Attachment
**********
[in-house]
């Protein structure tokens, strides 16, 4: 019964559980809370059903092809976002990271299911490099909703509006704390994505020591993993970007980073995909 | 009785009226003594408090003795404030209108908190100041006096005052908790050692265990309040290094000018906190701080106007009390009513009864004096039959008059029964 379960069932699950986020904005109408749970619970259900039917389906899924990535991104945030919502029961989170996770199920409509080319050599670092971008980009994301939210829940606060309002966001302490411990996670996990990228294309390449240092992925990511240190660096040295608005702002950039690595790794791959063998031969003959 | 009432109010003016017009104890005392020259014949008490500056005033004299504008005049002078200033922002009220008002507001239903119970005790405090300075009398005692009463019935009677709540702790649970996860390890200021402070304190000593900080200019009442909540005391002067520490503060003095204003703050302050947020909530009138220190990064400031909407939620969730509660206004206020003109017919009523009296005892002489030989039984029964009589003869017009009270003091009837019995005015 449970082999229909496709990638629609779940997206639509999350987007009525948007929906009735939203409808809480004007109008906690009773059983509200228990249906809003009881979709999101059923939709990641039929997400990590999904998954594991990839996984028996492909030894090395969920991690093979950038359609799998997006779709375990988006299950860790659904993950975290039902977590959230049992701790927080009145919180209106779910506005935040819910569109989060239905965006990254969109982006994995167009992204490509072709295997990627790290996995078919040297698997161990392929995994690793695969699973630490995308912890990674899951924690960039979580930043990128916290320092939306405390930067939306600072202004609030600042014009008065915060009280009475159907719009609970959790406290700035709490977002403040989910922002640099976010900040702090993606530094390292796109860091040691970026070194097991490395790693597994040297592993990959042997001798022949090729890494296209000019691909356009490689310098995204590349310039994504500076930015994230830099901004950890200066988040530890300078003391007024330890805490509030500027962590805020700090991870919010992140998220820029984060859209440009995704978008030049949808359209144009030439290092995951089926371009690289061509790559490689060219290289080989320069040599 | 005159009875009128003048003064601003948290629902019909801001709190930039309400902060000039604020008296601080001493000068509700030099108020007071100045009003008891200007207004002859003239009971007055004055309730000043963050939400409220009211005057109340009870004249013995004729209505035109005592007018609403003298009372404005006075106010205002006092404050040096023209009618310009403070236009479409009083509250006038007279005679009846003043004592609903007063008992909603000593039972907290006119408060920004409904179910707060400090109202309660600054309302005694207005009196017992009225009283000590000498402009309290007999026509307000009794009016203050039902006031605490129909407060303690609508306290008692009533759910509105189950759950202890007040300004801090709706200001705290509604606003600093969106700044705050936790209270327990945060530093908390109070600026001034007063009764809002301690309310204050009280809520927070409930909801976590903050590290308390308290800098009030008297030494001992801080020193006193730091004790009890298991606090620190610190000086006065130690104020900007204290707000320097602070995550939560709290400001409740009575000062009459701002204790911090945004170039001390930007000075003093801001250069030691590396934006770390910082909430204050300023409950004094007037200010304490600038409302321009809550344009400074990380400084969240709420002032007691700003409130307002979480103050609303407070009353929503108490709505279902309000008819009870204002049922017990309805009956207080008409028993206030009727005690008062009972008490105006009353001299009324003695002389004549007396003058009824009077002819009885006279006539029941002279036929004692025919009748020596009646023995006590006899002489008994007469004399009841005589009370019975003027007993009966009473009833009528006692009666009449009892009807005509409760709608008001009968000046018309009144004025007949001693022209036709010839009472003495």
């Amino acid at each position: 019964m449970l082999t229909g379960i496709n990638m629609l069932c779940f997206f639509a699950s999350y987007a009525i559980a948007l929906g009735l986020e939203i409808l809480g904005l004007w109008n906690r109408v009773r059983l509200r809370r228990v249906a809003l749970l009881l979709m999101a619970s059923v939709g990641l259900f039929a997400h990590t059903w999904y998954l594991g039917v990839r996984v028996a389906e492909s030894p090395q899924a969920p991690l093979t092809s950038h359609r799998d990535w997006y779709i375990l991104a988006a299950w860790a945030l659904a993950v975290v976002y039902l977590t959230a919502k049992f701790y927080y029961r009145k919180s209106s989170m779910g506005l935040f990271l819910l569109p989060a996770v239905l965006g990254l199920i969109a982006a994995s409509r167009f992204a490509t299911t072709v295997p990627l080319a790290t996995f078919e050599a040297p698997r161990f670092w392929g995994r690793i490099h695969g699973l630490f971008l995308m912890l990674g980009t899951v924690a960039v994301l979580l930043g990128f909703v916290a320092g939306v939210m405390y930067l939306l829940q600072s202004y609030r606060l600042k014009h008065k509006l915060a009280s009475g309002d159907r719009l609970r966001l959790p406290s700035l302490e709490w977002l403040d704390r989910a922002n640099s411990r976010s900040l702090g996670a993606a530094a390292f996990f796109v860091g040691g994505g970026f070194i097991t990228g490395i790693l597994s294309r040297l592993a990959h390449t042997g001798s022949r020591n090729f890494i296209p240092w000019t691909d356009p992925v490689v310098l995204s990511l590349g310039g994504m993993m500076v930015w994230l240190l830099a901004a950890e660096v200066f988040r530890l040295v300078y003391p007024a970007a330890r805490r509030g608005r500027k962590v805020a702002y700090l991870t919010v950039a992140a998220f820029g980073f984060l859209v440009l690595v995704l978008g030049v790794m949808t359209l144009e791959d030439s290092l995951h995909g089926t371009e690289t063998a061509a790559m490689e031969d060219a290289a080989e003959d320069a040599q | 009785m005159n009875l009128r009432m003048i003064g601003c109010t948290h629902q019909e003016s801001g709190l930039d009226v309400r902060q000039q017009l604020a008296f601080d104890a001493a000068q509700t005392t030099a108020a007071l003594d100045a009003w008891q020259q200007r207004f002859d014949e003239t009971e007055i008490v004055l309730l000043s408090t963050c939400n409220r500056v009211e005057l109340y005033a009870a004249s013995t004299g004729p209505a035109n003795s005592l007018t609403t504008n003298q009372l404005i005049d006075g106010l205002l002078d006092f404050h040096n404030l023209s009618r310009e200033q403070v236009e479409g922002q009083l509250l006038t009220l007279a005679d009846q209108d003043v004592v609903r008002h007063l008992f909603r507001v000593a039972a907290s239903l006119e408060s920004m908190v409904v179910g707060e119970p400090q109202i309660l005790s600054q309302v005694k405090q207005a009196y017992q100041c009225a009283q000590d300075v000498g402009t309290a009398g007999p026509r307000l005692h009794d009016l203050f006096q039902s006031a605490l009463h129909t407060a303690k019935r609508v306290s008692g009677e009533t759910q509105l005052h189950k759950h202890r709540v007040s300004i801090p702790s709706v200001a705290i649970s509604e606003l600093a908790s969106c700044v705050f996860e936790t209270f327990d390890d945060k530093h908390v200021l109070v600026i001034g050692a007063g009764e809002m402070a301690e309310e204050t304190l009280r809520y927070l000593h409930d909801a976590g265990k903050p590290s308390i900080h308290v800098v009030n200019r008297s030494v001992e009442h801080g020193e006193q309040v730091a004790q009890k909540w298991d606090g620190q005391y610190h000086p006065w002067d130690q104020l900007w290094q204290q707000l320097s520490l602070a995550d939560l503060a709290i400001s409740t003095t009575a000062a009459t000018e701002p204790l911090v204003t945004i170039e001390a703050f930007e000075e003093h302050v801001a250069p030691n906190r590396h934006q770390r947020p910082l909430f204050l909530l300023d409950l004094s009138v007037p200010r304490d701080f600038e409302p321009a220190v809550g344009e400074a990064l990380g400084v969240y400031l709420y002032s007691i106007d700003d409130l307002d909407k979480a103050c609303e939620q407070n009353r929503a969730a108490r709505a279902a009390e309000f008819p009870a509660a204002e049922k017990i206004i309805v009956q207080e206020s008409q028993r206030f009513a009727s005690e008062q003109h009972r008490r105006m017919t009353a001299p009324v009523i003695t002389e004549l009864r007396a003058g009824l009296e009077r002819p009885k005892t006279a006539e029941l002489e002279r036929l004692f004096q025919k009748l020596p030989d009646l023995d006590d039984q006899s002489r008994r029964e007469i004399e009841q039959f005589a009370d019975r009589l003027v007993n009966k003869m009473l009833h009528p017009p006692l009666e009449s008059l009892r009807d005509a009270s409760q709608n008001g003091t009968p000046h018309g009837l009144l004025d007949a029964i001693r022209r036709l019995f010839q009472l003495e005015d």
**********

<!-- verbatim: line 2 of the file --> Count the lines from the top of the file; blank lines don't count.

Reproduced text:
């Protein structure tokens, strides 16, 4: 019964559980809370059903092809976002990271299911490099909703509006704390994505020591993993970007980073995909 | 009785009226003594408090003795404030209108908190100041006096005052908790050692265990309040290094000018906190701080106007009390009513009864004096039959008059029964 379960069932699950986020904005109408749970619970259900039917389906899924990535991104945030919502029961989170996770199920409509080319050599670092971008980009994301939210829940606060309002966001302490411990996670996990990228294309390449240092992925990511240190660096040295608005702002950039690595790794791959063998031969003959 | 009432109010003016017009104890005392020259014949008490500056005033004299504008005049002078200033922002009220008002507001239903119970005790405090300075009398005692009463019935009677709540702790649970996860390890200021402070304190000593900080200019009442909540005391002067520490503060003095204003703050302050947020909530009138220190990064400031909407939620969730509660206004206020003109017919009523009296005892002489030989039984029964009589003869017009009270003091009837019995005015 449970082999229909496709990638629609779940997206639509999350987007009525948007929906009735939203409808809480004007109008906690009773059983509200228990249906809003009881979709999101059923939709990641039929997400990590999904998954594991990839996984028996492909030894090395969920991690093979950038359609799998997006779709375990988006299950860790659904993950975290039902977590959230049992701790927080009145919180209106779910506005935040819910569109989060239905965006990254969109982006994995167009992204490509072709295997990627790290996995078919040297698997161990392929995994690793695969699973630490995308912890990674899951924690960039979580930043990128916290320092939306405390930067939306600072202004609030600042014009008065915060009280009475159907719009609970959790406290700035709490977002403040989910922002640099976010900040702090993606530094390292796109860091040691970026070194097991490395790693597994040297592993990959042997001798022949090729890494296209000019691909356009490689310098995204590349310039994504500076930015994230830099901004950890200066988040530890300078003391007024330890805490509030500027962590805020700090991870919010992140998220820029984060859209440009995704978008030049949808359209144009030439290092995951089926371009690289061509790559490689060219290289080989320069040599 | 005159009875009128003048003064601003948290629902019909801001709190930039309400902060000039604020008296601080001493000068509700030099108020007071100045009003008891200007207004002859003239009971007055004055309730000043963050939400409220009211005057109340009870004249013995004729209505035109005592007018609403003298009372404005006075106010205002006092404050040096023209009618310009403070236009479409009083509250006038007279005679009846003043004592609903007063008992909603000593039972907290006119408060920004409904179910707060400090109202309660600054309302005694207005009196017992009225009283000590000498402009309290007999026509307000009794009016203050039902006031605490129909407060303690609508306290008692009533759910509105189950759950202890007040300004801090709706200001705290509604606003600093969106700044705050936790209270327990945060530093908390109070600026001034007063009764809002301690309310204050009280809520927070409930909801976590903050590290308390308290800098009030008297030494001992801080020193006193730091004790009890298991606090620190610190000086006065130690104020900007204290707000320097602070995550939560709290400001409740009575000062009459701002204790911090945004170039001390930007000075003093801001250069030691590396934006770390910082909430204050300023409950004094007037200010304490600038409302321009809550344009400074990380400084969240709420002032007691700003409130307002979480103050609303407070009353929503108490709505279902309000008819009870204002049922017990309805009956207080008409028993206030009727005690008062009972008490105006009353001299009324003695002389004549007396003058009824009077002819009885006279006539029941002279036929004692025919009748020596009646023995006590006899002489008994007469004399009841005589009370019975003027007993009966009473009833009528006692009666009449009892009807005509409760709608008001009968000046018309009144004025007949001693022209036709010839009472003495």